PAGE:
Texture: Eilish Rising

Texture is seen in the two different ways, physical and virtual.  In our digital world, we only have the option of presenting texture in the virtual form.  This is where skill and creativity comes into play.  Designers can create new patterns that create texture, or photographers can shoot from different angles to enhance the physical texture they are capturing digitally. It is important that texture is presented clear enough so the mood the creator is bringing to us is seen.

Photographed by Eilish Rising

This first image is taken in a plane above California.  This photo immediately catches your attention because of the clouds. They create a vivid texture that becomes the focal point in the photo.  Even though you would not be able to grab it, you can feel the clouds in your hand.  This is caused from the elevation of each point along the clouds.  It goes up and down in certain spots, which is what the structure of texture is based around.  The light coming from the right side of the photo gives us more texture on the clouds than without.  This is why sunsets are so vivid, because the light creates intense contrast that creates texture to the eye.

 

Photographed by Eilish Rising

This is an image of a scarf photoshopped using certain techniques to make it look like it is sitting on a blank surface.  A basic image of a scarf was taken, and was cut out and white balanced in photoshop to be put with a white background.  The biggest part about this image is the shadowing that gives the elements of the scarf depth, creating texture on the surface.  This technique is used in magazines to market apparel and beauty items.  It makes the item look like it is actually there in from of us, especially with this scarf because of the satin weave.  It is a familiar material for most, allowing the viewer to feel it in their hands without even touching it.

 

Photographed by Eilish Rising

This is a close up image of a sweater.  The knit is obviously very textured because of the fluffy yarns popping out from between the structured knit of the tighter yarns.  In fashion, texture is a very important element because of the role it plays on a body form.  If this apparel item was not knitted with fluffy yarns contrasting structured yarns, it would be very hard to debate that it has a lot of texture.  Texture makes certain pieces unique or even recognizable to create nostalgia.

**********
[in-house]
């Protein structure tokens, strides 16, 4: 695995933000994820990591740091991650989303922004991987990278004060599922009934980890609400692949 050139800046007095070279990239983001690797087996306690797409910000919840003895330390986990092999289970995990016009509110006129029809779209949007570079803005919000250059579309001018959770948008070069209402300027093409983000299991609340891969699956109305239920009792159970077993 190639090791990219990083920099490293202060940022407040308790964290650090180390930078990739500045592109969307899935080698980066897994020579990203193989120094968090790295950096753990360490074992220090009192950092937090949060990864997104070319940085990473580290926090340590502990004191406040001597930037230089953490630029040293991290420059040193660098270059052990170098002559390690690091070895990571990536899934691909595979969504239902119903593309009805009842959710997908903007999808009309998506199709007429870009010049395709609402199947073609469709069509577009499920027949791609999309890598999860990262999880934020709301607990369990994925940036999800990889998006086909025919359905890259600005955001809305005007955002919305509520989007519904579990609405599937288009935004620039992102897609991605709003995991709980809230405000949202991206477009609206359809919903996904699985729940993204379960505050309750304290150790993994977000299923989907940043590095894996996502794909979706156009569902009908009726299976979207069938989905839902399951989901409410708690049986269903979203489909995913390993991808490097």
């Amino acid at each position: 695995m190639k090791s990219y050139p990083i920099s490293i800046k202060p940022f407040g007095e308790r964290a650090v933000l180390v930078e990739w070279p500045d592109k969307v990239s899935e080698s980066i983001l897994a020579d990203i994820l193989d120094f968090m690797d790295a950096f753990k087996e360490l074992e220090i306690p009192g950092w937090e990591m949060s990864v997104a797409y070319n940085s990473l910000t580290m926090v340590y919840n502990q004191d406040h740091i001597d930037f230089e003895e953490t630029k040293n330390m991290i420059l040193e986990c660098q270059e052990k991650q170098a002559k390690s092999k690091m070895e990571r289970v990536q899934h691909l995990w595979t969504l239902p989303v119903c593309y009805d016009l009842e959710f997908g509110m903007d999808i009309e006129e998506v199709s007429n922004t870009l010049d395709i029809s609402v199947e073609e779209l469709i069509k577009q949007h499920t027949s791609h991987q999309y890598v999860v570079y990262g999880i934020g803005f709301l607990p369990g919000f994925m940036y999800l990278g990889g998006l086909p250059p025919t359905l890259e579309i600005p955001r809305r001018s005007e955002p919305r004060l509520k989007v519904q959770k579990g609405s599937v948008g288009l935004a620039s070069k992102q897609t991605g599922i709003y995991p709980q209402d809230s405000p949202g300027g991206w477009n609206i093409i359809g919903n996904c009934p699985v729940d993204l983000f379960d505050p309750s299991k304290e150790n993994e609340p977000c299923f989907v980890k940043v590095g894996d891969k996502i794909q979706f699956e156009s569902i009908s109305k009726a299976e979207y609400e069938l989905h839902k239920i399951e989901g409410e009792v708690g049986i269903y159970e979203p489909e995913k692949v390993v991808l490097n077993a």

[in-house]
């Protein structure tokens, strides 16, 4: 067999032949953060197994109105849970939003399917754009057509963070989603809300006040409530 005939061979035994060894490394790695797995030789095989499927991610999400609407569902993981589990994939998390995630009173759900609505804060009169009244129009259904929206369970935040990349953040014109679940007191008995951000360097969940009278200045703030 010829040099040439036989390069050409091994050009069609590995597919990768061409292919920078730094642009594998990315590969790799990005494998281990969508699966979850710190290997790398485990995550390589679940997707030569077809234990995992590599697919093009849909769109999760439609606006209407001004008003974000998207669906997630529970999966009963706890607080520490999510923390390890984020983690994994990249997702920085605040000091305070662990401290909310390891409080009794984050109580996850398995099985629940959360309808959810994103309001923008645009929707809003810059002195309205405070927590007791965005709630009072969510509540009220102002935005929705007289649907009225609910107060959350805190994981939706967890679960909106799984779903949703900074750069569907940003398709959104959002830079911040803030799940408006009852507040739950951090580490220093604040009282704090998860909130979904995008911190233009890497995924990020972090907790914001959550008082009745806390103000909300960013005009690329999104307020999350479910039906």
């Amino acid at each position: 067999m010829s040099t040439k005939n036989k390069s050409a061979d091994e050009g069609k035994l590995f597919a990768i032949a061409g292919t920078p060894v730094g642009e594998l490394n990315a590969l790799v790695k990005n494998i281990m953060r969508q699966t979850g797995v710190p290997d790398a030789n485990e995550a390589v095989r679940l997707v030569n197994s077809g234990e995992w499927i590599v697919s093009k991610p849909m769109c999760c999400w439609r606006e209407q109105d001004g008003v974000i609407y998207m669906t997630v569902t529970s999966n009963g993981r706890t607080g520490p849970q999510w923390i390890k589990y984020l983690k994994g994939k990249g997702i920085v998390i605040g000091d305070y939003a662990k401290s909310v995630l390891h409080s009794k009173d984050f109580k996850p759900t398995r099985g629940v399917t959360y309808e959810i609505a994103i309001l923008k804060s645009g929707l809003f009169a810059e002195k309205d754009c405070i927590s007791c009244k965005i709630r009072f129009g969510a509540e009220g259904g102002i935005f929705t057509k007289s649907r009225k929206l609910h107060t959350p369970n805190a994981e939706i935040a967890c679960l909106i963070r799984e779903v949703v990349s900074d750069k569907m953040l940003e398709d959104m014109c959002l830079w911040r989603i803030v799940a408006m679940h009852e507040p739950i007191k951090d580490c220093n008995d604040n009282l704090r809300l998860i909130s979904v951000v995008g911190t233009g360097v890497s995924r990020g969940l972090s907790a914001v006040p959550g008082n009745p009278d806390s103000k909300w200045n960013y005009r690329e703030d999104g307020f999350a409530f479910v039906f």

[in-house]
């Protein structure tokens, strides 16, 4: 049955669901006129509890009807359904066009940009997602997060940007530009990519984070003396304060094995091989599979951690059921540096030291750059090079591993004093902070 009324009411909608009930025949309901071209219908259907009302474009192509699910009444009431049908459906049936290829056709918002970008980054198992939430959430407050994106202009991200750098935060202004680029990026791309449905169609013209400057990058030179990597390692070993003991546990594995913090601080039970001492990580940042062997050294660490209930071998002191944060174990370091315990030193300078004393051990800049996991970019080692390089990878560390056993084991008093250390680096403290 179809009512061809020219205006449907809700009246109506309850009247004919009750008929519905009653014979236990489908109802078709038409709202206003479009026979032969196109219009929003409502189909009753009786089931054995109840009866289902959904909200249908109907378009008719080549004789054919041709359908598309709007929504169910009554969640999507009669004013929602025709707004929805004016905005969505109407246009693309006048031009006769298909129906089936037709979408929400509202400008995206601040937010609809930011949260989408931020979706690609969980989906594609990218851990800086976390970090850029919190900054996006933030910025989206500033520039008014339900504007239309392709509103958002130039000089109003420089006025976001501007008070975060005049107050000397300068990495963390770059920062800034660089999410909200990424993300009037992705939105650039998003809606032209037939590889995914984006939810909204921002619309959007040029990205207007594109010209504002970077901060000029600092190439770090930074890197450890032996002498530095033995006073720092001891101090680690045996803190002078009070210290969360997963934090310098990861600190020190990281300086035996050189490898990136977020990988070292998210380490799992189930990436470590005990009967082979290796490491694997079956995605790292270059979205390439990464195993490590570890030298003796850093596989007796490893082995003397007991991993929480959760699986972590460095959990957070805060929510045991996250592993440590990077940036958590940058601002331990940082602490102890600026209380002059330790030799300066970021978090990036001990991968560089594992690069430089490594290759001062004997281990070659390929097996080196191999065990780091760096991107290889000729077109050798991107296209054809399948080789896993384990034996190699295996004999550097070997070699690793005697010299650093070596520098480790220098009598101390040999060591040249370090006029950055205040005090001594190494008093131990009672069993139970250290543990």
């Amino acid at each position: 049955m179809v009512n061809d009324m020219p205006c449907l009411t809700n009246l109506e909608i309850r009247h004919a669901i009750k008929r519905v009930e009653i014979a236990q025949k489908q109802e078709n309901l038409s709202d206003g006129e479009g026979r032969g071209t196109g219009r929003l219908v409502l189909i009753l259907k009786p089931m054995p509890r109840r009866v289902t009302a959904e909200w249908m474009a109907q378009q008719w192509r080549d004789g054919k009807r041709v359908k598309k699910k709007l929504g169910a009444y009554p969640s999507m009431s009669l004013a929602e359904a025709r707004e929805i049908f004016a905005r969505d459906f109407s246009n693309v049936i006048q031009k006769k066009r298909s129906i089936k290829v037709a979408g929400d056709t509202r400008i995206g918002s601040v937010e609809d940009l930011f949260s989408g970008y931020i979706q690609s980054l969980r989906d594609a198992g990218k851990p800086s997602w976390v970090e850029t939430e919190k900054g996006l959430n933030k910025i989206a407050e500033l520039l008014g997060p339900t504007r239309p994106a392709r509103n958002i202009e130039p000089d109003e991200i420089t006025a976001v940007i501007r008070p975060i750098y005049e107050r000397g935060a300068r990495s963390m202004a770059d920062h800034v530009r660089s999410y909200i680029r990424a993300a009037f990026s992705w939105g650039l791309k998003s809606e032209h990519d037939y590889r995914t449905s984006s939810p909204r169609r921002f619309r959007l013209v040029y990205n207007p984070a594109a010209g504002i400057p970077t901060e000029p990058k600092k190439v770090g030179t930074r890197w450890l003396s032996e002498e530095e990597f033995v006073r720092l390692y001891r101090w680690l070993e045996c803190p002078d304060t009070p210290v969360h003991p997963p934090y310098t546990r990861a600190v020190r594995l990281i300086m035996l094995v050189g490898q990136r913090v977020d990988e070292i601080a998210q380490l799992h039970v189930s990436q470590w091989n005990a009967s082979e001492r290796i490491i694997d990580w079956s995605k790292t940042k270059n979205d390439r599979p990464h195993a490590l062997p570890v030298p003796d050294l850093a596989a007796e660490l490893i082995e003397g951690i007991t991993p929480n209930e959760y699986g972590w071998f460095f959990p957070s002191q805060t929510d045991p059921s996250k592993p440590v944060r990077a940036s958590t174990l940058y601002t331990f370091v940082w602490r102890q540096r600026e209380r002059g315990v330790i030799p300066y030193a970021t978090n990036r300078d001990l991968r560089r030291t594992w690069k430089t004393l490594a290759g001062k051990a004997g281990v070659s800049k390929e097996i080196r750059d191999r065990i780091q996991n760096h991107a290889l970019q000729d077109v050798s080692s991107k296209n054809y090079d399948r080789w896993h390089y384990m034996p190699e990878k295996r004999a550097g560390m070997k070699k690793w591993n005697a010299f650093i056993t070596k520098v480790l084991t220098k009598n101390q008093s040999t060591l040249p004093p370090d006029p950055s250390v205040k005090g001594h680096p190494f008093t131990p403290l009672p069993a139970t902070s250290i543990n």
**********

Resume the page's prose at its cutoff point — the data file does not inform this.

Photographed by Eilish Rising

I wanted to add this photo I took of California Adventure in Disneyland.  This is an image of CarsLand in the evening with all of the neon lights on.  I thought it was a good representation of the role light plays with texture.  You can see the neon lights on the asphalt make it even more texturized than it would be with just daylight.  The certain colors and type of light show us the divots and imperfections on the black asphalt.  Looking at it, you can feel in your hands the way the asphalt would feel.  It also makes you feel like you are actually in the movie this land is trying to portray.  Personally, it makes me imagine times when I was a kid and would be playing out in the cul-de-sac. I believe texture is meant to help bring out memories and experiences to help us understand the meaning behind these images or designs.

The primary use of texture in a digital setting is to help the viewer feel things in their hand that they physically cannot feel at the moment.  Most of the time, common or recognizable textures are used so that people have previous knowledge of it, also bringing their own experiences into it to give it a different meaning to everyone.  Because we cannot actually understand texture in a physical sense digitally, these creative ways make it possible for us to come as close as we can to feeling it.

 

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